Law, Biopolitics and Reproductive Citizenship. The Case of Assisted Reproduction in Italy

Patrick Hanafin


Abstract: In 2004, the introduction of a restrictive law on assisted reproduction in Italy sees the privileging of a conservative model of family relations and a misogynist view of society by the political elite. This backlash politics excludes many individuals from full reproductive citizenship. In this regard what the Italian case allows us to see is the operation of a biopolitics which both governs and excludes. The 2004 Act excludes gay couples, single people and people who are carriers of genetically inherited conditions from access to assisted reproductive technologies. Such an exclusionary biopolitics has provoked a counter-politics of resistance against the legislation. This article examines the manner in which individuals have contested the legislation’s prohibitions, and, in so doing, looks at how this might constitute an example of what Nikolas Rose has termed an ethopolitics. The concept of ethopolitics allows us to visualize the potential of an active counter-politics of resistance for restoring reproductive citizenship to those deprived of it by legislative interventions of this nature.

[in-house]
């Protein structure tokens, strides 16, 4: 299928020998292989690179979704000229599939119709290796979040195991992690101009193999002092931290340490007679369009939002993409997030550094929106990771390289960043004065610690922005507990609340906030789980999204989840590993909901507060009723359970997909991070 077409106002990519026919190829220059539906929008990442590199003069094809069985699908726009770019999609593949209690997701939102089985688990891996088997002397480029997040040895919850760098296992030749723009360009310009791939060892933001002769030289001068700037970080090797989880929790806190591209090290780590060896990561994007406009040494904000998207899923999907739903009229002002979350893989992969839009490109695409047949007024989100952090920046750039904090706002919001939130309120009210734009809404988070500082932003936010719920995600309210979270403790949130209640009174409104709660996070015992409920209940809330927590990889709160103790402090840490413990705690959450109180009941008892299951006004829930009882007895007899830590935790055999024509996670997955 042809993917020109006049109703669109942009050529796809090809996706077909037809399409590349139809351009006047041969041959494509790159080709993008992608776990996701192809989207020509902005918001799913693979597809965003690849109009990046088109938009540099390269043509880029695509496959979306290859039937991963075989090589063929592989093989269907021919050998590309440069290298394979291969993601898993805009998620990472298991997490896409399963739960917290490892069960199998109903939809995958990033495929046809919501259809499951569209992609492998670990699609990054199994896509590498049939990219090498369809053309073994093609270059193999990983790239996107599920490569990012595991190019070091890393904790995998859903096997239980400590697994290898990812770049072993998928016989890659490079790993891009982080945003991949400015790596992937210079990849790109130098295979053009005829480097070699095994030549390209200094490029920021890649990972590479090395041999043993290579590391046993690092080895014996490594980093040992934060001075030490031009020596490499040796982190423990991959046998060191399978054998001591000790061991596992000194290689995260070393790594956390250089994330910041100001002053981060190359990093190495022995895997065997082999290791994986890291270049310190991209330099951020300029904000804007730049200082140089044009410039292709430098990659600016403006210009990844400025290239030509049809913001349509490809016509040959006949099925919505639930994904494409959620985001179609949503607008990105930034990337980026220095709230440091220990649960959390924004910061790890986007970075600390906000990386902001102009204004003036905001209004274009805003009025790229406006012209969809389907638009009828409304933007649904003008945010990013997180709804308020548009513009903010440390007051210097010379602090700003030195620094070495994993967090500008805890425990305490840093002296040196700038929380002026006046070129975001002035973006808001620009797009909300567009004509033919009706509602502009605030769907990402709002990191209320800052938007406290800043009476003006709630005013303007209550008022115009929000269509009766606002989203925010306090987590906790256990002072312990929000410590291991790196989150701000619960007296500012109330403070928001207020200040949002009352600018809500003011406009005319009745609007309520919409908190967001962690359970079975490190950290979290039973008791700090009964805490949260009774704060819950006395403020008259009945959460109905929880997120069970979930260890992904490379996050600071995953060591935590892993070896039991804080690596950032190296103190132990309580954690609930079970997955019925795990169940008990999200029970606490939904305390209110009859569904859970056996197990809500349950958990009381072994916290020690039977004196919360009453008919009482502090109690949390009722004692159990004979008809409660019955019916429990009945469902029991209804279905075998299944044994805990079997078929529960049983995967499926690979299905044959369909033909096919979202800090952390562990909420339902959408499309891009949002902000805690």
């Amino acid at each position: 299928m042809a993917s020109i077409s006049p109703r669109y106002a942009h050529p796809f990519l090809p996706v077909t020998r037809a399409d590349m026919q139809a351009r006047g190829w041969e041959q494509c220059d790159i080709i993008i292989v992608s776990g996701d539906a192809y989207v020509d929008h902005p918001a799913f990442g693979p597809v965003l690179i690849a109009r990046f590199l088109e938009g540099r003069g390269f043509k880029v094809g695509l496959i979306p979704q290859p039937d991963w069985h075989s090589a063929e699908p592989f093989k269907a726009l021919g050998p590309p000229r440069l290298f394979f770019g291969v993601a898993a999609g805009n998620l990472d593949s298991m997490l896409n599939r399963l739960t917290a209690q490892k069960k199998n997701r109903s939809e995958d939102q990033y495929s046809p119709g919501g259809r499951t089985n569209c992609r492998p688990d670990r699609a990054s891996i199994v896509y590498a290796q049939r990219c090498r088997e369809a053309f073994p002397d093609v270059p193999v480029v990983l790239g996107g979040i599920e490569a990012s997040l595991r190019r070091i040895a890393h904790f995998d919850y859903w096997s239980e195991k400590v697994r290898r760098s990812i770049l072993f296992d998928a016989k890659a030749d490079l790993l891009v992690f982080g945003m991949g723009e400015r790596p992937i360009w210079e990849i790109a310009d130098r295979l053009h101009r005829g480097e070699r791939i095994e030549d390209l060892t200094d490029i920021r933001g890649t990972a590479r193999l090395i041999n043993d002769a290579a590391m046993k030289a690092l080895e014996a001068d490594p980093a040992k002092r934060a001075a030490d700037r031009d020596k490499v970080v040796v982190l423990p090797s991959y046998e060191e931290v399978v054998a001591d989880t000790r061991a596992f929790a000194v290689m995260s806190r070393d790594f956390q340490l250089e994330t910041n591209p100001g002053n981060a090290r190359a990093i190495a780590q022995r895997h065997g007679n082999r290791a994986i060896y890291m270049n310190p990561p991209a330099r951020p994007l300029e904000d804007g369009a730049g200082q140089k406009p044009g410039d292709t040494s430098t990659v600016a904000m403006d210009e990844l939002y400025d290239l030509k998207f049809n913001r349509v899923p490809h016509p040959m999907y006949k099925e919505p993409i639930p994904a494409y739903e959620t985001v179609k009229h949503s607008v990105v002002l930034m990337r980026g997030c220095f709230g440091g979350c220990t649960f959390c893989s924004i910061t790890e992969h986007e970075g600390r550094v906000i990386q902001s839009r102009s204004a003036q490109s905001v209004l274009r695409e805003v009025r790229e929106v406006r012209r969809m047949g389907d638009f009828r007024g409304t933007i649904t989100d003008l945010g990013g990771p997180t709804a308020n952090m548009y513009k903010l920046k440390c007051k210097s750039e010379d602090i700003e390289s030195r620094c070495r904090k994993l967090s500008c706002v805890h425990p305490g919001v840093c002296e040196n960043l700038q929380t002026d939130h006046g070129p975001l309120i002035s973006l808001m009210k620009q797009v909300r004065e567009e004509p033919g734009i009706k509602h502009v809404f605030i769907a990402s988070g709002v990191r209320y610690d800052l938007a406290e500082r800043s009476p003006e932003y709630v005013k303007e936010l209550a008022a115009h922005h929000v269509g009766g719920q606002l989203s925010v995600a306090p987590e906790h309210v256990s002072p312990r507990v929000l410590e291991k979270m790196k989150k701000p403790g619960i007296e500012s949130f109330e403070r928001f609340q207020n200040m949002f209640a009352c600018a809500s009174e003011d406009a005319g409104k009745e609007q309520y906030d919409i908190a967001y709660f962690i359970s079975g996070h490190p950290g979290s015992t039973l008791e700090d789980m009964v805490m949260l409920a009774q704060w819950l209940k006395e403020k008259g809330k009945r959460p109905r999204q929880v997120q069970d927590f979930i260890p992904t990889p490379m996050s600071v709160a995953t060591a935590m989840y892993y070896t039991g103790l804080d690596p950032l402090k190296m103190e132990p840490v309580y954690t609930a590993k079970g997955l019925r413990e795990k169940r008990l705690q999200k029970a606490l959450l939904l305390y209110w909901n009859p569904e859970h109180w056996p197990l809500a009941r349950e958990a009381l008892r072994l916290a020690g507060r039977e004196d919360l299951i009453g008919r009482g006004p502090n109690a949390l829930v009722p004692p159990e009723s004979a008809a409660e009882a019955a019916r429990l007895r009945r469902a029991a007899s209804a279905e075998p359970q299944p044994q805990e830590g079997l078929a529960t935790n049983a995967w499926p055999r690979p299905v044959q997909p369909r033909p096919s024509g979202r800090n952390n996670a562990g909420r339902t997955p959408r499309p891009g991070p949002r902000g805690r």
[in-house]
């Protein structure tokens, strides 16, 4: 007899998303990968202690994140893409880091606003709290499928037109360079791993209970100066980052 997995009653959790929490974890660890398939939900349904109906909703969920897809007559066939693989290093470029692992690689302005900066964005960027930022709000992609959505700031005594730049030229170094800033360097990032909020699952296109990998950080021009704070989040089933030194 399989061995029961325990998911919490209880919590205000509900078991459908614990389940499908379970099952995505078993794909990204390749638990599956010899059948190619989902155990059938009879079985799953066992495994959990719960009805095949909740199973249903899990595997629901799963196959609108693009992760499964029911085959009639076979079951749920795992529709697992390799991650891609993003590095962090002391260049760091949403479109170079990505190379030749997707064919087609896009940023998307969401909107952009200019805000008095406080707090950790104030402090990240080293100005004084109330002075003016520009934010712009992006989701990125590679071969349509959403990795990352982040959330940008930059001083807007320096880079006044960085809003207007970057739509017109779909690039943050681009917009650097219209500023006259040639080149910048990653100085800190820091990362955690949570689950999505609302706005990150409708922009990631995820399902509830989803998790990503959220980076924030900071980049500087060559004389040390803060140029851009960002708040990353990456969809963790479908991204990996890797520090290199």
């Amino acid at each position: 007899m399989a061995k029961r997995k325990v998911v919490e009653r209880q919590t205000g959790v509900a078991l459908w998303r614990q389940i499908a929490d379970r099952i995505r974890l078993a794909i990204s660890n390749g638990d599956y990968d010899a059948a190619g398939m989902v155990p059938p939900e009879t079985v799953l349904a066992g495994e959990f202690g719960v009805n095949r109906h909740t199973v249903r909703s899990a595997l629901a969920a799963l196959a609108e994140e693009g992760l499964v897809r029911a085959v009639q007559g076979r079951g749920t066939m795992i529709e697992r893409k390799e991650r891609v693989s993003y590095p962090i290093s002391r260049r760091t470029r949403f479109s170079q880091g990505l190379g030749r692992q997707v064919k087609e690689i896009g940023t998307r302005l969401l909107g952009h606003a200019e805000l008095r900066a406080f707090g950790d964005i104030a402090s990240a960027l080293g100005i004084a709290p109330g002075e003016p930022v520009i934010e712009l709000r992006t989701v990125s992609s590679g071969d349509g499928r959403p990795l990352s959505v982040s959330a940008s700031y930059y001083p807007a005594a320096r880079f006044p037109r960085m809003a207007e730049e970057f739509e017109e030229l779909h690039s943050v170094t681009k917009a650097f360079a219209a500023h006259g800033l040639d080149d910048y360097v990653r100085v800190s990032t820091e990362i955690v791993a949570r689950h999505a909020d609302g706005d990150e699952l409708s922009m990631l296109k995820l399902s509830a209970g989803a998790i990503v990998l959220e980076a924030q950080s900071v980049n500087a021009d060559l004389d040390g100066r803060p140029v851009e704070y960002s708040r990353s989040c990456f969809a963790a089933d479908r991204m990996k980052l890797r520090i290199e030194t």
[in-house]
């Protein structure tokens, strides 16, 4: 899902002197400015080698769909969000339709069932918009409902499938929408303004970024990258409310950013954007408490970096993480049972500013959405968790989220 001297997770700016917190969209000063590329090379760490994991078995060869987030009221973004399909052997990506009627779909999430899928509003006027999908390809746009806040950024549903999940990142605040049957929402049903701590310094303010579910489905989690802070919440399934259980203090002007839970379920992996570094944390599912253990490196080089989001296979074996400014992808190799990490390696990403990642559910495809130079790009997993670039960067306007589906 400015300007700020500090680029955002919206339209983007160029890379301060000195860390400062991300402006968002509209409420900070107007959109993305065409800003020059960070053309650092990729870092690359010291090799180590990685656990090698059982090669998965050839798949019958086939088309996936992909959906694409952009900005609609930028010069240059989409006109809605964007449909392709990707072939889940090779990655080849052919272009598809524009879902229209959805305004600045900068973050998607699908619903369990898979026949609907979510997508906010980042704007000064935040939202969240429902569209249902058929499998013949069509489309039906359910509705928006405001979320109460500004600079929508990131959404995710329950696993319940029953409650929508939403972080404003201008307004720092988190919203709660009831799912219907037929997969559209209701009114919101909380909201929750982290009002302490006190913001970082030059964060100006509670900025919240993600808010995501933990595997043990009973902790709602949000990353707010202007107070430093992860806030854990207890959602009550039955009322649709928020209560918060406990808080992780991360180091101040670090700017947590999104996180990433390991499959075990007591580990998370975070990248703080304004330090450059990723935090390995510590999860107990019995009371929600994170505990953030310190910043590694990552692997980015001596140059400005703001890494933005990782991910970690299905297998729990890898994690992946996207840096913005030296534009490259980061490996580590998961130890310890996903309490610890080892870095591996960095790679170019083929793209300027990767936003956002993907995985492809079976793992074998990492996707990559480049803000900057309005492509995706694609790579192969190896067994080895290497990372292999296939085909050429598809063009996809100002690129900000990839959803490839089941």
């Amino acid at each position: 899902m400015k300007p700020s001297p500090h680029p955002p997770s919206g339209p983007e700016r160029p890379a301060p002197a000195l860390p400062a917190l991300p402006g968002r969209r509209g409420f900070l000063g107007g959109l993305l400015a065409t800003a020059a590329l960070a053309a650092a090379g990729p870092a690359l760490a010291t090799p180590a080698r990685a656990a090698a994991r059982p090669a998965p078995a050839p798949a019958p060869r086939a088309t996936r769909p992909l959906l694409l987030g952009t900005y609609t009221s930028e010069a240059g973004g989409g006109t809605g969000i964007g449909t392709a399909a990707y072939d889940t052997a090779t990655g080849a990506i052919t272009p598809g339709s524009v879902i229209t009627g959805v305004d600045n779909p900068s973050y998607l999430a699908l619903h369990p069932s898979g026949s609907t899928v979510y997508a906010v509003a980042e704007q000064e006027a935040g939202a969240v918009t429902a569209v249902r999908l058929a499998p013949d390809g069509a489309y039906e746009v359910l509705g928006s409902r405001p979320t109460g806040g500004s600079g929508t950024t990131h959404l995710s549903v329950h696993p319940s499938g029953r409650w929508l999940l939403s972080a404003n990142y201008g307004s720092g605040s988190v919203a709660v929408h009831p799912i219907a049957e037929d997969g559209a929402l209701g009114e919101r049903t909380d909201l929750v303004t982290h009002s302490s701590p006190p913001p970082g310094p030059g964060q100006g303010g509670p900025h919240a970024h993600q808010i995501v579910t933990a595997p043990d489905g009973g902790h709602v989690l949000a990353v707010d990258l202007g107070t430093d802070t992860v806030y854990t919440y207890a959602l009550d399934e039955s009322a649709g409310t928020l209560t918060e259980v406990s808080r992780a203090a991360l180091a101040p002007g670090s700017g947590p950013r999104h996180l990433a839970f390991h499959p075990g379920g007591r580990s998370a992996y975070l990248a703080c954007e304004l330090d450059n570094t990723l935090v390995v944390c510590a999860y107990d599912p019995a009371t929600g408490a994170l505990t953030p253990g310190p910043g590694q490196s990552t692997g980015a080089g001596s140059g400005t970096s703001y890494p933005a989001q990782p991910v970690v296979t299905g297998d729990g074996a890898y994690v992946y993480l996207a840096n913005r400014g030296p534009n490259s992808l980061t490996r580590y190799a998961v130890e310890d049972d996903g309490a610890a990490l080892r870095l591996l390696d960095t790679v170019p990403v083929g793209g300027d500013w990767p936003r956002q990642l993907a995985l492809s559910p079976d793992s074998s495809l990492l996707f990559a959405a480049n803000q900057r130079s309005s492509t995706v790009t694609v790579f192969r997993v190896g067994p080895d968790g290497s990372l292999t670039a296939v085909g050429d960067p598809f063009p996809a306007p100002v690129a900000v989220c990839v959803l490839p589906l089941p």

Keywords: assisted reproduction; biopolitics; reproductive citizenship; reproductive rights; bioethics.

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